The Blue Oval brand tried to run Australian dealerships 15 years ago but it was a financial disaster. The company says it has no plans to follow Honda and Mercedes to fixed-price
Ford Australia boss Andrew Birkic (pictured below) told media during a roundtable conference this week the company was committed to strengthening its existing dealer network.
In a statement issued by Ford Australia after the conference – which had led to some confusion about Ford’s stance – Mr Birkic was quoted as saying: “We have no plans to move to an agency model, and see our dealers as vital to the success of the Ford brand, and an important touchpoint for customers to experience our brand.”
Earlier, during the press call, Mr Birkic said: “We work very closely with our dealers, they are an incredibly important part of our business. When the bushfires goes through (rural communities) … they’re the ones that give the cars out to support emergency services. They are the true spirit of the community.”
Mr Birkic said Ford has “a great relationship with our dealers and … certainly I will be looking to strengthen that relationship”.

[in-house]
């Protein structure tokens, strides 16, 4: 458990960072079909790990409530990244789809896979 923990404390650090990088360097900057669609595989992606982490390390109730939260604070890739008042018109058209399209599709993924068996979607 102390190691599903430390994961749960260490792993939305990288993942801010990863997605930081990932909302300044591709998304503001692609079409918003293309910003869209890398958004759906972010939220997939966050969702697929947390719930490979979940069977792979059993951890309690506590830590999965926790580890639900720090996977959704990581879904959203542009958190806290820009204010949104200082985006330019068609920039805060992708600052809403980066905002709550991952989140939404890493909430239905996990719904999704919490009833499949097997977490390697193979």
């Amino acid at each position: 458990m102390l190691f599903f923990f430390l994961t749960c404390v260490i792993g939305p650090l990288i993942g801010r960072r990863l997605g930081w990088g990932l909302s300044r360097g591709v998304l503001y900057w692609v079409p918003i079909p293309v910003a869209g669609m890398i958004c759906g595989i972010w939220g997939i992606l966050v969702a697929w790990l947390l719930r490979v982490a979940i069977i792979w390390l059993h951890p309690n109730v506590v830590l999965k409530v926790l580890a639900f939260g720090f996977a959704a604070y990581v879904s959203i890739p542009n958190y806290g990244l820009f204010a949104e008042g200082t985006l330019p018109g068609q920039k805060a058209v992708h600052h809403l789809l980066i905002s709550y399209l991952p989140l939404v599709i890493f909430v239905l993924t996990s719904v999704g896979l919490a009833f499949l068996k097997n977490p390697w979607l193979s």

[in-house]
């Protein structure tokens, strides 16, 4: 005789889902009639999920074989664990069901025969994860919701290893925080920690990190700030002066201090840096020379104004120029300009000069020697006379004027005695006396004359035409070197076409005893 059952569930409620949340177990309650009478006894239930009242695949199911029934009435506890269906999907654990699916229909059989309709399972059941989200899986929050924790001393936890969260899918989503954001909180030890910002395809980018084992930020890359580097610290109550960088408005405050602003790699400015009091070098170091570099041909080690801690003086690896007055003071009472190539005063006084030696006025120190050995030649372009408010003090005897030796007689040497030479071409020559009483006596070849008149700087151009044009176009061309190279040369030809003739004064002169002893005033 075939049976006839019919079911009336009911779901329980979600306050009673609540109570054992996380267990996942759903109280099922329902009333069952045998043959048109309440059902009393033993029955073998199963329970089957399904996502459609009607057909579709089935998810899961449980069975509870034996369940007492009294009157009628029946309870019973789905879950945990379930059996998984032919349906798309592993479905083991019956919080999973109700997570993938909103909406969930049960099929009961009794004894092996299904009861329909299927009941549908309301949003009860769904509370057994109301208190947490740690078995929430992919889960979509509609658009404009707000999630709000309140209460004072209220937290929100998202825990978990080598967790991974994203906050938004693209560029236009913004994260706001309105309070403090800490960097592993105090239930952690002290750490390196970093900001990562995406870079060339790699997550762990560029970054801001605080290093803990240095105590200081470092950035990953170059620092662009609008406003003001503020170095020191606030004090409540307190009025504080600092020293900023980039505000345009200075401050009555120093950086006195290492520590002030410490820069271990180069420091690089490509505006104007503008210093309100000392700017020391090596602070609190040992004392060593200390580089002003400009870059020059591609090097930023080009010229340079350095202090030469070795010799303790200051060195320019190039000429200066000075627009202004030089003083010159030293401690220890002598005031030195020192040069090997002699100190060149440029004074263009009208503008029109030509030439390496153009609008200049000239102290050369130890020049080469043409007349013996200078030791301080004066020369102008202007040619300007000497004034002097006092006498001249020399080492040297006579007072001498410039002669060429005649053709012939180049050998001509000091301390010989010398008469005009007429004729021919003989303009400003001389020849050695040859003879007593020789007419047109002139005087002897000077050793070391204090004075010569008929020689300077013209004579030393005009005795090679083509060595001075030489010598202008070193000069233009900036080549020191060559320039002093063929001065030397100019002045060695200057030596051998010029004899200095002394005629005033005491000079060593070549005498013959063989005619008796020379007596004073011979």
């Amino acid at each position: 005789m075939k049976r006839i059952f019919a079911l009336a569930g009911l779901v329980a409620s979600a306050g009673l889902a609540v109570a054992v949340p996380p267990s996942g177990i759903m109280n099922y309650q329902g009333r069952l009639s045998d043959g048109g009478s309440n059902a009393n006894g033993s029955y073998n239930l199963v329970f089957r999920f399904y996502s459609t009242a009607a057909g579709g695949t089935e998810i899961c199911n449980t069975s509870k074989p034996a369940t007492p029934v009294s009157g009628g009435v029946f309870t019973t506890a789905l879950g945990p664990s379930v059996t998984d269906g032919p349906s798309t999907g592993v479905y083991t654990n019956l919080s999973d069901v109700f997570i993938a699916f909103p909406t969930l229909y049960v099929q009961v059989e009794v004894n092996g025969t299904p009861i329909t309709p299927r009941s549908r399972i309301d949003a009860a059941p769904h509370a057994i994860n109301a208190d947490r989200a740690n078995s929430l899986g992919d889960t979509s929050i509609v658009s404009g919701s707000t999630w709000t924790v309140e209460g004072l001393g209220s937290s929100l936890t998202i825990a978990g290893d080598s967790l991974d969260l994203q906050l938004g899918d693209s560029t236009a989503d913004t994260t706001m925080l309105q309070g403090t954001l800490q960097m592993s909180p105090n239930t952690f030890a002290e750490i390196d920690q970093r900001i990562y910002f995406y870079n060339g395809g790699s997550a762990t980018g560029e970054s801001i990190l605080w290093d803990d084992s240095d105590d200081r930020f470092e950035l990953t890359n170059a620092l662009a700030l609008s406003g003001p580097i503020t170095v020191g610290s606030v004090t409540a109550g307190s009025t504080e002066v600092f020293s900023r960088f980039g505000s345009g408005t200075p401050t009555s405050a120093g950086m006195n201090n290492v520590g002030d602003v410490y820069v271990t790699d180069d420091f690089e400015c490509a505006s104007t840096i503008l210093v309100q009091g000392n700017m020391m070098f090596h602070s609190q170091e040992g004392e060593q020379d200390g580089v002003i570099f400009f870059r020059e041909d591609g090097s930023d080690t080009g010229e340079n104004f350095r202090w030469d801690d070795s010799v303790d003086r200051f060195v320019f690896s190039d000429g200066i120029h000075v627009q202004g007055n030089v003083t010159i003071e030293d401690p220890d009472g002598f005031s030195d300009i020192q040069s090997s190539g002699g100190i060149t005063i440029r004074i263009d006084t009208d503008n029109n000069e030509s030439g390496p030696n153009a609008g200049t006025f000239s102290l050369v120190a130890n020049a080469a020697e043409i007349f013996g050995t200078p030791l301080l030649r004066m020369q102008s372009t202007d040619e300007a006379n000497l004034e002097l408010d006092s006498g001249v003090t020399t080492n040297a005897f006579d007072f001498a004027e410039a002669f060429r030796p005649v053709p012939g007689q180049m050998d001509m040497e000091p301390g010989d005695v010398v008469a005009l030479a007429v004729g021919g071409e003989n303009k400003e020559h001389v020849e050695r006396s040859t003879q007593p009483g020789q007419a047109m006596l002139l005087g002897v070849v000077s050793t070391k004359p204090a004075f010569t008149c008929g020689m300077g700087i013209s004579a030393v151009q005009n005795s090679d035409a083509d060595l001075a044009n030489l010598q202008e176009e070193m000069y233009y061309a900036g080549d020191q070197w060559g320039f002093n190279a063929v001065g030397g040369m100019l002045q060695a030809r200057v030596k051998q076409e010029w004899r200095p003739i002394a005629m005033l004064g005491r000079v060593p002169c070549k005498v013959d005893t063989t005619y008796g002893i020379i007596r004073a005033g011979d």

However, the Ford Australia boss did not rule out a switch to a fixed-price “agency” model until after the conference had ended.
The car industry uses the term “agency” model to describe a sales structure where the cars are owned by the car company – and the car company sets the prices. Under that arrangement, dealers are paid a flat fee and not able to negotiate on price.
Under the current system, Ford dealers compete with every other showroom in the network of 160 or so outlets, which increases competition and helps drive down prices for consumers.
However, if more car companies adopt the fixed-price “agency” model – as per Honda from mid 2021 and Mercedes from the start of 2022 – Ford will likely be last to join them.
Ford experimented with buying dealerships in the year 2000 – after paying hundreds of millions of dollars to acquire almost the entire network.
However, the program was axed in 2005, and Ford sold showrooms back to dealers, in many cases for much less than what Ford had paid for them.
One industry source, who was a high ranking Ford dealer during the Retail Joint Venture (RJV) era, told CarAdvice: “It was an unmitigated disaster. Ford did it to try and control pricing but they ended up ripping up hundreds of millions (of dollars).
“It didn’t work because egos got in the way. Salesmen couldn’t negotatiate the price of a new car, but they could offer a higher trade-in (value). So what ended up happening is that everyone started paying too much for trades, to win the deal. Then Ford ended up with hundreds of millions worth of used cars that they’d paid too much for. It was a joke. I don’t think they’ll be rushing back into the dealer game anytime soon.”